Blast furnace at former Corus steel plant in Redcar to be relit

Former Corus plant in Redcar
Image caption The first steel slabs are due to be produced within days

The blast furnace at the former Corus steelworks on Teesside is due to be relit over the weekend, owner SSI said.

The move will trigger the return of steelmaking to the Redcar complex, which was mothballed in 2010 with the loss of 1,600 jobs.

Thai-based SSI has taken on more than 1,000 workers - many of whom lost their jobs when previous owners Tata Steel mothballed the site.

The first steel slabs are likely to be produced over the next three days.

Phil Dryden, chief executive of SSI UK, said: "I am very pleased that we can now look forward to resuming steelmaking at Teesside after a two year absence.

"This is an historic event and I would like to record my appreciation to all those who have been involved, for their commitment and hard work, on what has been a complex and demanding restart programme.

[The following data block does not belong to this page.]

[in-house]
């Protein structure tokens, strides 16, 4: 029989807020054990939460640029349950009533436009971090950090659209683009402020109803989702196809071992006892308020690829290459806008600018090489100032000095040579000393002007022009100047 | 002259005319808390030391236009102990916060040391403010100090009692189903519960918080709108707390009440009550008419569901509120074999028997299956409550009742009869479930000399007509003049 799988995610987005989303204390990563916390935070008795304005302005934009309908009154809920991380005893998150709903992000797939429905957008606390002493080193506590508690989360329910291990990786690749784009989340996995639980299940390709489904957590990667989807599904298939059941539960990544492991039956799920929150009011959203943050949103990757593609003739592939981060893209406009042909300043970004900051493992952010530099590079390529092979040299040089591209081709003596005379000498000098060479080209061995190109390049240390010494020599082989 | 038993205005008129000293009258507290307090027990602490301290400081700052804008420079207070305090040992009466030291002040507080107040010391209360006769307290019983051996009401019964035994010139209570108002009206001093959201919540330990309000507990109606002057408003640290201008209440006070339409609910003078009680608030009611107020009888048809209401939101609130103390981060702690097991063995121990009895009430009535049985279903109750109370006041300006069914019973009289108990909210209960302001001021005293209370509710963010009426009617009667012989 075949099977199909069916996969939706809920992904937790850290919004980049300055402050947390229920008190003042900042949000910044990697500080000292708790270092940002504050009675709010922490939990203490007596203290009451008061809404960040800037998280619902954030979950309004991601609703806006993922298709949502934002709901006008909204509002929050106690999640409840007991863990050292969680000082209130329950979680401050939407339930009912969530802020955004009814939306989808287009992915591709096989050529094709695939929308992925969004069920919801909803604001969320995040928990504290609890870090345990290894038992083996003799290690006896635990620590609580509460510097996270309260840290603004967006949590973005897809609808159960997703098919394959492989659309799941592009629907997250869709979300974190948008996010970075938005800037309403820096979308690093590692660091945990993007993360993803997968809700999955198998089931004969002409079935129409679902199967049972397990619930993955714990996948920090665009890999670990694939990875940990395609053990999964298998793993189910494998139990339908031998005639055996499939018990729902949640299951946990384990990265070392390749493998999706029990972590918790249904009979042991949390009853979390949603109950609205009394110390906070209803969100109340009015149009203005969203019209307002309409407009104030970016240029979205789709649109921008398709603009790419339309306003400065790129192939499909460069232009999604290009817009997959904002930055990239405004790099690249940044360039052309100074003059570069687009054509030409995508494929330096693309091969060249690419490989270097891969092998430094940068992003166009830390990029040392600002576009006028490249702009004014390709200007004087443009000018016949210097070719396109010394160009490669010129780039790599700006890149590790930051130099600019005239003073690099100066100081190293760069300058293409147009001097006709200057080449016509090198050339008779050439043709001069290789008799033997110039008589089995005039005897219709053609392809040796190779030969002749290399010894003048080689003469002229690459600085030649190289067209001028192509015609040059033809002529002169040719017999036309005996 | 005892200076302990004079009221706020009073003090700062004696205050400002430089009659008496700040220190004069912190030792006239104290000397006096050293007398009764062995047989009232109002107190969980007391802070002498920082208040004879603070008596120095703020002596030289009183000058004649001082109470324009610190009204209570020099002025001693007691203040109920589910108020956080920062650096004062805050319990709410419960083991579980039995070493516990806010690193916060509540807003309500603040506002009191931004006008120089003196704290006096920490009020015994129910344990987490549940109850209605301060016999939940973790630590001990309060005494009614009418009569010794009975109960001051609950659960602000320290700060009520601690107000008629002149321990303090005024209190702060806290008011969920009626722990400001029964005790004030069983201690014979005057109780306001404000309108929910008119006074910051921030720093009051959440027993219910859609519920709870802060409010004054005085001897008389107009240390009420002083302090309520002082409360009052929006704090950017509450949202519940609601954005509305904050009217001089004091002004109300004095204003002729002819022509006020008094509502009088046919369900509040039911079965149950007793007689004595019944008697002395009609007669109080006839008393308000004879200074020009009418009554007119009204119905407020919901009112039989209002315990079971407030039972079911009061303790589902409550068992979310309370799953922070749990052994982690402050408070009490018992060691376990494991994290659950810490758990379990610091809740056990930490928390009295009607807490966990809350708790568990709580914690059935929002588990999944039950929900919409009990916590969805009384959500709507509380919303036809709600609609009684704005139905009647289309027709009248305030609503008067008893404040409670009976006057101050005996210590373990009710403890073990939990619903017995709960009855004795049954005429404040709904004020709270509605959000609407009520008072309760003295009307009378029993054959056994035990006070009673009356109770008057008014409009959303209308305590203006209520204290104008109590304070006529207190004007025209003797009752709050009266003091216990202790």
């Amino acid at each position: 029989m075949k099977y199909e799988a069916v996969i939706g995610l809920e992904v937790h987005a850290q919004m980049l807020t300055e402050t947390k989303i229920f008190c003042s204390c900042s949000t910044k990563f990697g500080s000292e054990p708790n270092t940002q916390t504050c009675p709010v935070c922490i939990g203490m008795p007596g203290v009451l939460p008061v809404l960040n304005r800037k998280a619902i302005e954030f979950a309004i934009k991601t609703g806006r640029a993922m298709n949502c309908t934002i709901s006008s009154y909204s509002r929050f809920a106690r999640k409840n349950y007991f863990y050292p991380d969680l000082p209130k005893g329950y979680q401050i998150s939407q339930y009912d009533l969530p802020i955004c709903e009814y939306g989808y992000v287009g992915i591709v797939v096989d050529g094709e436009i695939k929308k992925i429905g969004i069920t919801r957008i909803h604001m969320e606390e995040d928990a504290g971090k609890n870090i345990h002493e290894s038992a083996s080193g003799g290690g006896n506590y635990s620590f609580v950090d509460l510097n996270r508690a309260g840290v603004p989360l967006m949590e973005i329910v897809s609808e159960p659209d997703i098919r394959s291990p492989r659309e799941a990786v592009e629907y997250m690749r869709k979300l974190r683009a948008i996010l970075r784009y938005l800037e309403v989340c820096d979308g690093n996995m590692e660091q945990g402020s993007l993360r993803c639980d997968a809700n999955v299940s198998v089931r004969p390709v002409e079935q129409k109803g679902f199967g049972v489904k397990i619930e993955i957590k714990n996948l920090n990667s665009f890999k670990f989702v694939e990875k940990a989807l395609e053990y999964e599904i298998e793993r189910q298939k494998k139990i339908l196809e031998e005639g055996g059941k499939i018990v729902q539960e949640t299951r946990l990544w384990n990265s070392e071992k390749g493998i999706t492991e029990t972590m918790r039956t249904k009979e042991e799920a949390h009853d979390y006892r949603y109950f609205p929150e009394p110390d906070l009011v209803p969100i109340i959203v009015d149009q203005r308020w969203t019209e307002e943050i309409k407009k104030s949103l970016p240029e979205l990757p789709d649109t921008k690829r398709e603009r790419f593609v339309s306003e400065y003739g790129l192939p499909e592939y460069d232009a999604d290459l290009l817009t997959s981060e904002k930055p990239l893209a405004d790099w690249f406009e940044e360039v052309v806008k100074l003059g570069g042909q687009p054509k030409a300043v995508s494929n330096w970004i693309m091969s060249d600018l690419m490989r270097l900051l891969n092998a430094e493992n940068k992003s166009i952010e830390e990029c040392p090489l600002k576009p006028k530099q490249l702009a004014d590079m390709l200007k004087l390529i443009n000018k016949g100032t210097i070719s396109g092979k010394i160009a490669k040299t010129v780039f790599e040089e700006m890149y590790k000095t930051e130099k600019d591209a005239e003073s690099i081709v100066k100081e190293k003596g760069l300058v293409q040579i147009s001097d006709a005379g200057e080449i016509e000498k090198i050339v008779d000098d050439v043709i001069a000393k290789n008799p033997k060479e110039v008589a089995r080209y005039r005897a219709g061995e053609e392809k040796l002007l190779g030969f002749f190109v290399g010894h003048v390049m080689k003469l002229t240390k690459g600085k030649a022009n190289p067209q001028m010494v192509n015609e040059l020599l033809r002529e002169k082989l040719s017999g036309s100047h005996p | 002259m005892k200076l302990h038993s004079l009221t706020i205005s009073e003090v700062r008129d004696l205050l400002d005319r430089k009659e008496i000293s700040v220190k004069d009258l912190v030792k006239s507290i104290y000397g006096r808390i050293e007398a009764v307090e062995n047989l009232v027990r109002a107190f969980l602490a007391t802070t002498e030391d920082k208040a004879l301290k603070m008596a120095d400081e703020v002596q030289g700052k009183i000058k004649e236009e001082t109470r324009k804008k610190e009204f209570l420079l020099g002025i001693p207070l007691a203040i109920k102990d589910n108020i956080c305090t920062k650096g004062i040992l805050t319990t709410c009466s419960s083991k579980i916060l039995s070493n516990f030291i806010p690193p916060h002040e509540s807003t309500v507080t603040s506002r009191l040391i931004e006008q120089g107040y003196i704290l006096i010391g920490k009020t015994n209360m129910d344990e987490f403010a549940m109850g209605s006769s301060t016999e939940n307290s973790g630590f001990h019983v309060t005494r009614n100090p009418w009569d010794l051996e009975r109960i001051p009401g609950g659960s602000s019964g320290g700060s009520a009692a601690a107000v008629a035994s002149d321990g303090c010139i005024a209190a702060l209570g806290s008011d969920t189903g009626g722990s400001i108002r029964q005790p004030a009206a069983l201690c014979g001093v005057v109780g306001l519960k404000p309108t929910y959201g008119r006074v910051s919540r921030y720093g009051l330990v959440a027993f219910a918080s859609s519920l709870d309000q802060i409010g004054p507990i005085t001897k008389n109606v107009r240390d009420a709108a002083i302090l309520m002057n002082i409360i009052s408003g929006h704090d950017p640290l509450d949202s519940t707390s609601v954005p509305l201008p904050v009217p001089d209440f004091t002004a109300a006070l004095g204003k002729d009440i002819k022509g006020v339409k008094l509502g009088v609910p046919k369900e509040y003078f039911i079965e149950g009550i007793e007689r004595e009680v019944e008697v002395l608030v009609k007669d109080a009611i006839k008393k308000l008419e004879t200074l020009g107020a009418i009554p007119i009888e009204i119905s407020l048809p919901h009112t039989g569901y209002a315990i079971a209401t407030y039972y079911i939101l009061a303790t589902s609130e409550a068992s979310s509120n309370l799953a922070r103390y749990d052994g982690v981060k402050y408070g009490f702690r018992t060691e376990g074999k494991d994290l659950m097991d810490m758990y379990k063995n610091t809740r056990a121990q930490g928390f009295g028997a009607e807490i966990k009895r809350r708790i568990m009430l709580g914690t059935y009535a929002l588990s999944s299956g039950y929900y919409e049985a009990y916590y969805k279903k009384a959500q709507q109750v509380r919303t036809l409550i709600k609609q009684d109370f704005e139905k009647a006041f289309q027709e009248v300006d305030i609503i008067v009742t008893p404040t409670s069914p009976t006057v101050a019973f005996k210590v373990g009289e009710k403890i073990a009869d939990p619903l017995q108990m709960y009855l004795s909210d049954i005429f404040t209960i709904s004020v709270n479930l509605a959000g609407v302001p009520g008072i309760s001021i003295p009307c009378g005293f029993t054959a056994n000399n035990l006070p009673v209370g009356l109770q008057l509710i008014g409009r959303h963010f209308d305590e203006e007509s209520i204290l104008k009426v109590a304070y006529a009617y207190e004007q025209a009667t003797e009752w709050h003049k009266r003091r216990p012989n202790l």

'Emotional event'

Welcoming the news, Business Secretary Vince Cable said: "It is great news that, after a two-year absence, the Redcar blast furnace will be lit again over the weekend.

"I look forward to SSI starting steel production once again in the North East. SSI and its workforce have worked very hard over the last year and should be congratulated on getting to this point."

North East Chamber of Commerce chief executive, James Ramsbotham, said the "determination of a community, the foresight of a foreign company, the partnership of both the public and private sector and the outstanding reputation of a workforce has ensured its return".

He added: "Igniting the blast furnace this weekend will be an historic and incredibly emotional event, not least for the family and friends of union leader Geoff Waterfield who fought so hard, alongside many others, to secure a future for this plant and is greatly missed."

The blast furnace was due to be relit last December, but it was delayed by technical problems and industrial action.

More on this story

Related Internet links

The BBC is not responsible for the content of external Internet sites